Joseph Mitchell's Up In The Old Hotel

Superior Essays
Joseph Mitchell’s Up in the Old Hotel published in 1992 contain a collection of the best of his writings for The New Yorker dating back to the 1940s. The four books include McSorely’s Wonderful Saloon, Old Mr. Flood, The Bottom of the Harbor, and Joe Gould’s Secret. The books are still renowned to this day for their precise and respectful observations and portraits of eccentrics on the outskirt of New York’s social scene. One of these characters was Joe Gould, a penniless and unemployable man who came to the city in 1916, and barely got by for thirty-five years. Gould is portrayed as a homeless character that spends most of his time in Minetta Tavern, a restaurant located at the heart of the Greenwich Village on 113 Macdougal Street. Joe Gould depicts an aspiring writer who is alienated from every social circle possible due to his status as a beggar. Connecting this conception to a concept discussed in class is the portrayal and perspective on philosophers as similar to that of Joe Gould: an ugly beggar seen as an outsider to the city. This idea will be further examined with the discussion of the Minetta Tavern as the location of focus, past and present, and Gould’s connection to the tavern in relation to the philosopher’s connection to the city according to Socrates and Plato. Joe Gould’s Secret is the final piece of Joseph Mitchell’s Up In …show more content…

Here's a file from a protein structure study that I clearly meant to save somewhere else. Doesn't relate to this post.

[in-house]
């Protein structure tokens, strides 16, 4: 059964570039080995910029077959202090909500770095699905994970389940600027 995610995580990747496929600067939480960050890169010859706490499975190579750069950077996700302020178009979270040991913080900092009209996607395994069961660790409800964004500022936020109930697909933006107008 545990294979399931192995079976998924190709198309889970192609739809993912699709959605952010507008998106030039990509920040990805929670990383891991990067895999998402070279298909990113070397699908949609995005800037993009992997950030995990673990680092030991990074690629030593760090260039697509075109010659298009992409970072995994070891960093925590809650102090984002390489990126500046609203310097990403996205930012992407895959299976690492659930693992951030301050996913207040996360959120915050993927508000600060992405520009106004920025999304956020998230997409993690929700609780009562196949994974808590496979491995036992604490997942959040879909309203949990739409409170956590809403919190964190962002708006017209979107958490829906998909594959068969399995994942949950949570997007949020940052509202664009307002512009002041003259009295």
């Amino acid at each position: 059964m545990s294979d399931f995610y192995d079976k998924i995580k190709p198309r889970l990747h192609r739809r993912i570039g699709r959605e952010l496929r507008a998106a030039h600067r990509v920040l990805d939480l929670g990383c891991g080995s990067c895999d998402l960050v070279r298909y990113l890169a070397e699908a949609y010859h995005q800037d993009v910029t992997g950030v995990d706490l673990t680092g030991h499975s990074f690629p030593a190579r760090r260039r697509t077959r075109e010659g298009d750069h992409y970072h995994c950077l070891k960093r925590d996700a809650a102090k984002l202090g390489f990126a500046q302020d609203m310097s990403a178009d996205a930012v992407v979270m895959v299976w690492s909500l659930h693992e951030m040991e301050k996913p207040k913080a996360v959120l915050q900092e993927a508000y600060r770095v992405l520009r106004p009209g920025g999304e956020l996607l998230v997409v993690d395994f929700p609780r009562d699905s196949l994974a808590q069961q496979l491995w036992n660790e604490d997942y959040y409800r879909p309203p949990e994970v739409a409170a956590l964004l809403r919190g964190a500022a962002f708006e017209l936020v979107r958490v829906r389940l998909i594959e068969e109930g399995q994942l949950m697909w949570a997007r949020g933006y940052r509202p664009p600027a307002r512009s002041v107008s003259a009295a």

The restaurant was named after the Minetta Brook which ran southwest from 23rd Street to the Hudson River. Throughout history, the tavern was frequently visited by various well-known people such as Ernest Hemingway, Ezra Pound, Eugene O’Neill, E. E. Cummings, Dylan Thomas, and of course, Joe Gould. It was a hub for writers and poets. Today, the restaurant has been described as as Parisian steakhouse meeting a classic New York City tavern, and has even been awarded a Michelin Star. Having examined the menu, the

Related Documents